What insurers are doing to have better control of rising healthcare costs

Over the past few days, a few insurers have started informing their policyholders that their riders will start to include a co-payment feature when they renew their Integrated Shield Plans (IP). According to a recent Straits Times article, it looks like at least 3 private insurers will be transitioning most, if not all of their IP policyholders to a co-payment model.

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The driving force behind the scene that’s making this happen

When one private insurer tries to do something different from the rest, we would label it a trend-setter, a trailblazer or an innovator.

But when more than one private insurer announce that they are implementing something different at the same time, we know there has to be a driving force working its magic behind the scene.

That driving force seems to be Health Insurance Task Force who encouraged insurers to include co-insurance and/or deductible features in product design in order to ensure consumers’ interests are aligned with managing healthcare costs. The goal is also aimed at addressing the risks of overconsumption of insurance due to poor product features.

Given that most private insurers are still losing money on their IP portfolio, my take is that they are working hard to turn this around by tweaking several levers they have control of.

  1. Getting more policyholders to co-pay part of their hospital bills
  2. Using panels of preferred healthcare providers to manage medical costs
  3. Implementing claims-based pricing to adjust IP premiums based on claims made

Let’s dive into more details.

Getting more policyholders to co-pay part of their hospital bills

Having policyholders co-pay part of their hospital bill is the easiest way to force policyholders to have some skin in the game and not incur unnecessary costs in their hospital bills without thinking twice.

The Ministry of Health (MOH) has directed insurers in March 2018 to stop offering IP riders that cover hospitalisation bills in full and private insurers had to come up with new IP riders by 1 April 2018, that will require policyholders to pay at least 5 percent of their hospital bills. Those who bought such plans during the transition period from 8 March 2018 to March 2019 will have to switch to the new scheme from 1 April 2021.

I imagine that co-payment riders must have shown positive results since private insurers transitioning more policyholders to co-payment riders.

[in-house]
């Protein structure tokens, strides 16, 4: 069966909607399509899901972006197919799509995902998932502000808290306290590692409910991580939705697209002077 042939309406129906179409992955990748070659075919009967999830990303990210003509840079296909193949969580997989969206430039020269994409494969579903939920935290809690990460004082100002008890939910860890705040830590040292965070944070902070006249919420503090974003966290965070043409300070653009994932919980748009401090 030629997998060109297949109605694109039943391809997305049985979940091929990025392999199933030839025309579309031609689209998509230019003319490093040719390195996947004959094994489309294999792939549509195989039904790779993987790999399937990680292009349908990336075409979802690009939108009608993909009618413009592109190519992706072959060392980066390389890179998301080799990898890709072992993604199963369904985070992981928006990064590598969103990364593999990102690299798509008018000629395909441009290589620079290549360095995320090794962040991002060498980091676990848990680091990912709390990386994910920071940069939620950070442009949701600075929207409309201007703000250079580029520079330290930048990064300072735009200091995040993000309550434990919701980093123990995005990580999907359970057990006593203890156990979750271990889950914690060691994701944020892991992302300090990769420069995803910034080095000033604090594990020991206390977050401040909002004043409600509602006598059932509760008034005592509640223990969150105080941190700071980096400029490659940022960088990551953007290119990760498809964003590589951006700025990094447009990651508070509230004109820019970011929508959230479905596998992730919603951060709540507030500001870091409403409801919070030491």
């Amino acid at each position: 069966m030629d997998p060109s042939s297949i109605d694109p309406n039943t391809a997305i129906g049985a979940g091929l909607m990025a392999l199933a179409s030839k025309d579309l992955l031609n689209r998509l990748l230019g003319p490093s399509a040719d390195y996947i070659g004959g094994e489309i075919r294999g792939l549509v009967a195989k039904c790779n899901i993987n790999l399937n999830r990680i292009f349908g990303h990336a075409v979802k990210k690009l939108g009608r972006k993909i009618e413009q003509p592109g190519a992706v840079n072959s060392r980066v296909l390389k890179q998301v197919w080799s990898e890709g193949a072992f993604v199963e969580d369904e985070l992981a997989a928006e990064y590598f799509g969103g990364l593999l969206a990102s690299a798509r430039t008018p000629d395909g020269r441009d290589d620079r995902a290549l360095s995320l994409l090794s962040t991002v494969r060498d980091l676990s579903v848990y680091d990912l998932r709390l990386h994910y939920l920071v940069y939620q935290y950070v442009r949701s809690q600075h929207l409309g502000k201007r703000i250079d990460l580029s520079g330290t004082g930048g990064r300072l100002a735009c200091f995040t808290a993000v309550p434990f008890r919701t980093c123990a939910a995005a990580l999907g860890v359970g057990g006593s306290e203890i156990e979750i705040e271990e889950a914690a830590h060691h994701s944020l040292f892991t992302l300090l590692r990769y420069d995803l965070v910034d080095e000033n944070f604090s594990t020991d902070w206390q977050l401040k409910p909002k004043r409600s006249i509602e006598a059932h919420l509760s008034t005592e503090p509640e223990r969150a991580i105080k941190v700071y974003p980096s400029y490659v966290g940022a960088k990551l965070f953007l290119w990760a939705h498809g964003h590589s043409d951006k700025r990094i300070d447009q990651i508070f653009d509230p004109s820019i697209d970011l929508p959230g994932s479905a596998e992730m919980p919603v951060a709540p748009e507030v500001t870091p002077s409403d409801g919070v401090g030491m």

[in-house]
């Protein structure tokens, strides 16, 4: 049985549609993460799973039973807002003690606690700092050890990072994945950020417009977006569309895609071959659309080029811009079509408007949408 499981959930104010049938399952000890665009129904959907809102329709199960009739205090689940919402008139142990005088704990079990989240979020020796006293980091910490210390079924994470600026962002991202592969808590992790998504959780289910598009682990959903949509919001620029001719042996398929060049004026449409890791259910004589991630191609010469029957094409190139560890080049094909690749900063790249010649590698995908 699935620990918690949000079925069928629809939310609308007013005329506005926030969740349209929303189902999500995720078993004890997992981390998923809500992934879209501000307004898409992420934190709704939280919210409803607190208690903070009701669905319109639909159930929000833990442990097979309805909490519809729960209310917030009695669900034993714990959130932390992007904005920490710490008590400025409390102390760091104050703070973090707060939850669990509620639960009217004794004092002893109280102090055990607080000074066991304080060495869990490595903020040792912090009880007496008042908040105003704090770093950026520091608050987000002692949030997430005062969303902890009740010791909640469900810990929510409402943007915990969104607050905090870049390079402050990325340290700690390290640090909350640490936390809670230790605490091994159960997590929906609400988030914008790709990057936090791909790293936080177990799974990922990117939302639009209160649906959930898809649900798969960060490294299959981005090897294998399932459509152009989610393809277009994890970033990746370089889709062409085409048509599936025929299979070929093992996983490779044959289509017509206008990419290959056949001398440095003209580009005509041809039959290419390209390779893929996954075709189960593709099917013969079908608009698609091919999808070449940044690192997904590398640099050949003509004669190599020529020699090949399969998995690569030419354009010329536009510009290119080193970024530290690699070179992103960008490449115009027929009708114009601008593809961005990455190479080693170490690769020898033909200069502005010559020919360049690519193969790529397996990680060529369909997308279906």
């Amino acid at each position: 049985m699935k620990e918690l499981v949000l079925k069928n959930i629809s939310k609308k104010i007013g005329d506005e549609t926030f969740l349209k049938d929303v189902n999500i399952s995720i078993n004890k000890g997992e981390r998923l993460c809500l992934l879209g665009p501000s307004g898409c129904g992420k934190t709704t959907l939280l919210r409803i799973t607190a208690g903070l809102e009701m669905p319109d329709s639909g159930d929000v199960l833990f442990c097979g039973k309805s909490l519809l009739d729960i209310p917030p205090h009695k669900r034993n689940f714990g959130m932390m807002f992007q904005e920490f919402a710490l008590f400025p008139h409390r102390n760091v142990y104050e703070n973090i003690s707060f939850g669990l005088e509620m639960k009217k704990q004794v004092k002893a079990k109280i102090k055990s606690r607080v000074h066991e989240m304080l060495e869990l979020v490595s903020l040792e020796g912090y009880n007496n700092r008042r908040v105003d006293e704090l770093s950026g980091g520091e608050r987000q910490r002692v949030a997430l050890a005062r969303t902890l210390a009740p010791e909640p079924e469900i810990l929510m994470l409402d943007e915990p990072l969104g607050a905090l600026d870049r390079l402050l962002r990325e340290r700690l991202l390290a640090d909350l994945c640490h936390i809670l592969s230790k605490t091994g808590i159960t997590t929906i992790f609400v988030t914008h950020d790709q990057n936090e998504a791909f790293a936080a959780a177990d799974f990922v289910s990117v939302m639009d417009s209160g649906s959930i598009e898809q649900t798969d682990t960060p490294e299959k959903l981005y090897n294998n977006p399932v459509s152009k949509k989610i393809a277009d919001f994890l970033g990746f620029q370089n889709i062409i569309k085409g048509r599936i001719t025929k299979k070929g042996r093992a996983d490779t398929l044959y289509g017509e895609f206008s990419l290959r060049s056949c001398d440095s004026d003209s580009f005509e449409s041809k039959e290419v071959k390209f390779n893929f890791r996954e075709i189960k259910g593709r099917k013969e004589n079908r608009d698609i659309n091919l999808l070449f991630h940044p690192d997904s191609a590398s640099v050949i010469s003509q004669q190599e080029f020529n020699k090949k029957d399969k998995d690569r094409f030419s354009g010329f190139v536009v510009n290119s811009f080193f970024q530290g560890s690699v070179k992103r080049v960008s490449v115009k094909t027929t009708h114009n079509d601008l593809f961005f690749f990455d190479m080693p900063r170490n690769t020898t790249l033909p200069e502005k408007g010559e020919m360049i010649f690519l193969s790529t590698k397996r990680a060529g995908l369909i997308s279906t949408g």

As a working adult, I don’t find the requirement to co-pay 5 percent of the hospital bill to be a major issue for, especially with the cap of $3,000 in place. That’s because I can simply set aside $3,000 (make that $6,000 to cover my mum’s co-payment requirement as well). I can simply put that $6,000 in a capital guaranteed, interest-yielding account that would slowly accumulate on the years that we do not incur any hospital bills.

My biggest worry is how increasing healthcare expenses (which will definitely still continue to go up), will impact the co-payment percentage and cap in these IP riders.

Using panels of preferred healthcare providers to manage medical costs

Insurers don’t hire doctors and own hospitals (okay, except Raffles Health Insurance) so naturally, doctors and hospitals have little obligation to keep their charges low and help insurers save money on claims.

But since restructured hospitals are essentially public hospitals and specialist centres that have been restructured by the government to be run as private companies but wholly owned by the government, they would have a high level incentive to help the government provide affordable healthcare services while ensuring their business remain financially sustainable.

On the other hand, I’d think that private hospitals and doctors have more motivation to increase their prices each year, in order to meet the profit-driven demands of their shareholders.

MOH has tried its best by publishing annual fee benchmarks for dental procedures and doctors’ professional fees in the private sector and. However, while these are MOH’s recommended charges, private doctors and hospitals are not required to follow these fees benchmarks at all.